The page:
Image copyright Shutterstock

A transgender man who gave birth to a child has lost his latest legal bid to be registered on the birth certificate as the father rather than the mother.

Freddy McConnell appealed against a decision made by a High Court judge that a person who carries and gives birth to a baby is legally a mother.

Mr McConnell, from Kent, wanted to be named father or parent on the document.

He said he was disappointed by the Court of Appeal ruling, adding that his fight was "just not over".

Mr McConnell plans to appeal to the Supreme Court.

Three Appeal Court judges sitting in London upheld a ruling by the President of the Family Division, Sir Andrew McFarlane.

Lord Chief Justice Lord Burnett said the Gender Recognition Act (GRA) required Mr McConnell to be registered as the mother, and the requirement did not violate his rights to private and family life, as set out in the European Convention on Human Rights.

"There is no incompatibility between the GRA and the Convention," he said. "In the result, we dismiss these appeals."

Image caption Mr McConnell wanted to be named father or parent

He refused Mr McConnell permission to take his case to the Supreme Court, although he may still pursue an appeal there.

Lord Burnett said it was for parliament to decide if the law needed to change.

The judge said the Children Act 1989 provided that a mother has automatic parental responsibility for a child from the moment of birth, adding: "No-one else has that automatic parental responsibility, including the father."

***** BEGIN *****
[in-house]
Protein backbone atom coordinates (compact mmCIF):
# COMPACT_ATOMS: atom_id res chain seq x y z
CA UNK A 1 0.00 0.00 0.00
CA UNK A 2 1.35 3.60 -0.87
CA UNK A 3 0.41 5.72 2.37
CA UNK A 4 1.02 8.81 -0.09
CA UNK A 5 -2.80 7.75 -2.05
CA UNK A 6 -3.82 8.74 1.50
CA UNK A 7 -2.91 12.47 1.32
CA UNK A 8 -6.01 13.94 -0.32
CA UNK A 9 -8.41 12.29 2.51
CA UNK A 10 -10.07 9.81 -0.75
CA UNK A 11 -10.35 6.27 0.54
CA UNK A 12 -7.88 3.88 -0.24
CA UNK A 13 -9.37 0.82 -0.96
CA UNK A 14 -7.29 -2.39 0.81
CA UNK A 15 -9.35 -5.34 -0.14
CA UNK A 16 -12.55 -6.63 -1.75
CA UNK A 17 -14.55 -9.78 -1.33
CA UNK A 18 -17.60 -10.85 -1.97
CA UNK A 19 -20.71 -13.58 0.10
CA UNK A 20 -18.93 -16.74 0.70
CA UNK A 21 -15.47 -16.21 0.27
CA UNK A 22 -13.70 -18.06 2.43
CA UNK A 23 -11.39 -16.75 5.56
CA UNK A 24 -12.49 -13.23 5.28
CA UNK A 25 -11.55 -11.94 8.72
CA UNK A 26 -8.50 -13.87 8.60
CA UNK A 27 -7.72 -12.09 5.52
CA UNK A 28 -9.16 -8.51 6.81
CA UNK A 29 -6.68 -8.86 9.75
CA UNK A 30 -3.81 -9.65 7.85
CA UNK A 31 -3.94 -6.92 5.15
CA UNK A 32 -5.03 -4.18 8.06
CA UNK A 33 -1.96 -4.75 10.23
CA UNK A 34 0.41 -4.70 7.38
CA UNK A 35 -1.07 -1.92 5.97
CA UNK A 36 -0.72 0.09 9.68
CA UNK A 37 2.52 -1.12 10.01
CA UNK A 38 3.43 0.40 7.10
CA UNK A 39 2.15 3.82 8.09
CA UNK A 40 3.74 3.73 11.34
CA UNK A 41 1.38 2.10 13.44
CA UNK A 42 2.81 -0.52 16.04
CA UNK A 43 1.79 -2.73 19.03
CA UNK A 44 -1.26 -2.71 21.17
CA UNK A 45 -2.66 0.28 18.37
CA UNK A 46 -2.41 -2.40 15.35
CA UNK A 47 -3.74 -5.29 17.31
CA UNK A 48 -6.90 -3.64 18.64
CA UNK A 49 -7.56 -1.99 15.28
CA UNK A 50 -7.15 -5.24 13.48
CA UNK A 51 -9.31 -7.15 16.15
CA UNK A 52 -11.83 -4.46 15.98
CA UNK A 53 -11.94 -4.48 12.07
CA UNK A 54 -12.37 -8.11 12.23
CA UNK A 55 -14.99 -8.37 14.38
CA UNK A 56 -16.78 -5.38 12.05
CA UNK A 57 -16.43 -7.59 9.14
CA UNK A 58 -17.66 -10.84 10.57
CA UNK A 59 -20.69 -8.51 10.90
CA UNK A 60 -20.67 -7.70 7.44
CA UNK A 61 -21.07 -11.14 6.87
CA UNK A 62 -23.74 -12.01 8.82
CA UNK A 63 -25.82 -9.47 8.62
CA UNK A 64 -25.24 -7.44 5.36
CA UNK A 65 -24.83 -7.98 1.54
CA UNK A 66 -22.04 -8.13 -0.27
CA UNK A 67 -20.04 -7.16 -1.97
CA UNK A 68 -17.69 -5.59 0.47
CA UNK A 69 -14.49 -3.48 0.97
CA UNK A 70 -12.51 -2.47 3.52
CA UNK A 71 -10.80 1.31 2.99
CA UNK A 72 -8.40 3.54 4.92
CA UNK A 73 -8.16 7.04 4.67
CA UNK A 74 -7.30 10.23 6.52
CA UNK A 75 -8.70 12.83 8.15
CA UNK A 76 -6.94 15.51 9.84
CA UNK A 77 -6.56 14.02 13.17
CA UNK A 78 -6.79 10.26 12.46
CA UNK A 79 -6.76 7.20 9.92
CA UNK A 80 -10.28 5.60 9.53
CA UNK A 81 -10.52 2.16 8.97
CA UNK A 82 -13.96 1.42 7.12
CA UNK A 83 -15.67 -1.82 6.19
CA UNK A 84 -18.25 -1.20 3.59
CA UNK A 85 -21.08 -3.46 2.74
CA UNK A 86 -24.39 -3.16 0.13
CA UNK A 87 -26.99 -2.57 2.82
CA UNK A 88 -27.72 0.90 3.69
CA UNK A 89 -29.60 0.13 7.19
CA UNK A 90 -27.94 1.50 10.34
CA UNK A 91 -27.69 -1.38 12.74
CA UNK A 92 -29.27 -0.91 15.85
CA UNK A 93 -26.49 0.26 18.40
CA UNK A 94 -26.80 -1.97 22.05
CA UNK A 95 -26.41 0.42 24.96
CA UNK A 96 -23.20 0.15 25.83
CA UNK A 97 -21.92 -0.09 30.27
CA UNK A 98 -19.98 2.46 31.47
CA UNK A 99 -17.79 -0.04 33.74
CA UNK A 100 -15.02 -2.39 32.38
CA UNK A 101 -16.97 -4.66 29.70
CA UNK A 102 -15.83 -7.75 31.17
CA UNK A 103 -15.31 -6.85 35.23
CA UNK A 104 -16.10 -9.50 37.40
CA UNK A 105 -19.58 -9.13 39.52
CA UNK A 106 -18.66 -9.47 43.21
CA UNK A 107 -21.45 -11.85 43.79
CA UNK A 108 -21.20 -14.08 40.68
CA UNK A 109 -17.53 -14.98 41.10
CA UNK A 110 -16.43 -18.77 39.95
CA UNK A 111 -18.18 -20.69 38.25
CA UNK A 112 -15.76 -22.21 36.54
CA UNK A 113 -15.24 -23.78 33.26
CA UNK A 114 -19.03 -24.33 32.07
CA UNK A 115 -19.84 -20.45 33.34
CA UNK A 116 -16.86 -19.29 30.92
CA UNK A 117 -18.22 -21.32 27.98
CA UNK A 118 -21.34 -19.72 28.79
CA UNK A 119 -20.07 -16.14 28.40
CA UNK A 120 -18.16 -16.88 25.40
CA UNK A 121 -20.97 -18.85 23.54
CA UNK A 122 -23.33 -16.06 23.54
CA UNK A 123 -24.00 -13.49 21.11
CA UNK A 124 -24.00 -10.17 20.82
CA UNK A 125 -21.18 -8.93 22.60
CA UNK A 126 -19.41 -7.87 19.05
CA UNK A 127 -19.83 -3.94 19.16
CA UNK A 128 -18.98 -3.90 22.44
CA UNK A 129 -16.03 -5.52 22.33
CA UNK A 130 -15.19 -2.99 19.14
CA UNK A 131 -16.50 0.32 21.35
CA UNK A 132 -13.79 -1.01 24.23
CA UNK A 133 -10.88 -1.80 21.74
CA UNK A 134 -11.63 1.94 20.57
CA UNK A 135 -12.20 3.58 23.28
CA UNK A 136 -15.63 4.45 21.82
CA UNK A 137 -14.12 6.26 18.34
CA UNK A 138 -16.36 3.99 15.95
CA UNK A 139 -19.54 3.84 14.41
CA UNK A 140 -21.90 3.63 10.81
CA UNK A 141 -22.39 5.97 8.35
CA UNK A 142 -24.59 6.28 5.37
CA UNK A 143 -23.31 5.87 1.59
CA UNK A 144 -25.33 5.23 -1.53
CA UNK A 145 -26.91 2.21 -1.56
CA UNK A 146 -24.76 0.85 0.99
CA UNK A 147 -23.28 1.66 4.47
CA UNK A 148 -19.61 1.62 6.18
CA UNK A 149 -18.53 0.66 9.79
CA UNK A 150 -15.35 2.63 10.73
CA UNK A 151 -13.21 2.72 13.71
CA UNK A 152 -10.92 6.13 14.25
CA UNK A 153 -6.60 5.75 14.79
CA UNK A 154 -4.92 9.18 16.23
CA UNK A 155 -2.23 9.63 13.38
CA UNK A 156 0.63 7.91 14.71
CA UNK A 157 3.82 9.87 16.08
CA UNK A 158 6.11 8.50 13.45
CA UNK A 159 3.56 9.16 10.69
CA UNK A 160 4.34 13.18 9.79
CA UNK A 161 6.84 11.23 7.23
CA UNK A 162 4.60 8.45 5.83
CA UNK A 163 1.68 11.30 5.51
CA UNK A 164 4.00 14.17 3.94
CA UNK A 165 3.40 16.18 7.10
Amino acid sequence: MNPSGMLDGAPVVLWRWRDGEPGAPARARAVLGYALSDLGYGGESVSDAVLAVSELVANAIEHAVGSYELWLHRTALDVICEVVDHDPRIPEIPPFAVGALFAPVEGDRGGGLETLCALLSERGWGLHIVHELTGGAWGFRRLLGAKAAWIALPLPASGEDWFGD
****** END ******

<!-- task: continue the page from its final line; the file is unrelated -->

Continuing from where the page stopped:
He said: "From the moment of birth someone must have parental responsibility for a newly-born child, for example, to authorise medical treatment and more generally to become responsible for its care."

'Outdated laws'

Mr McConnell said he was his son's day-to-day father, adding: "Any right-thinking person can see the inconsistencies in the law."

He said those inconsistencies led to "much wider issues", adding that some of the relevant legislation dated back to the 1950s, such as the Births and Deaths Registration Act 1953.

"Lots of people I think don't appreciate how out of date the law is around families and parents, including on surrogacy," he added.

Andrew Spearman, from Laytons law firm, said the decision had not recognised Mr McConnell's legal gender "and, importantly, the role he takes in his son's life as his father".

"This is the reality his son will grow up knowing and today's judgment shows how the law has not kept pace," Mr Spearman said.

Mr McConnell, whose son is two, said he would find a way to talk about it with his child.

He said: "We have had rainbow families for decades now. We struggle with all the same things.

"We have all the same joy and love - when there's something you need to tell your kid, we figure it out as all families have to figure it out."

He said it would be a privilege to continue his fight for all trans parents to be fully recognised in law.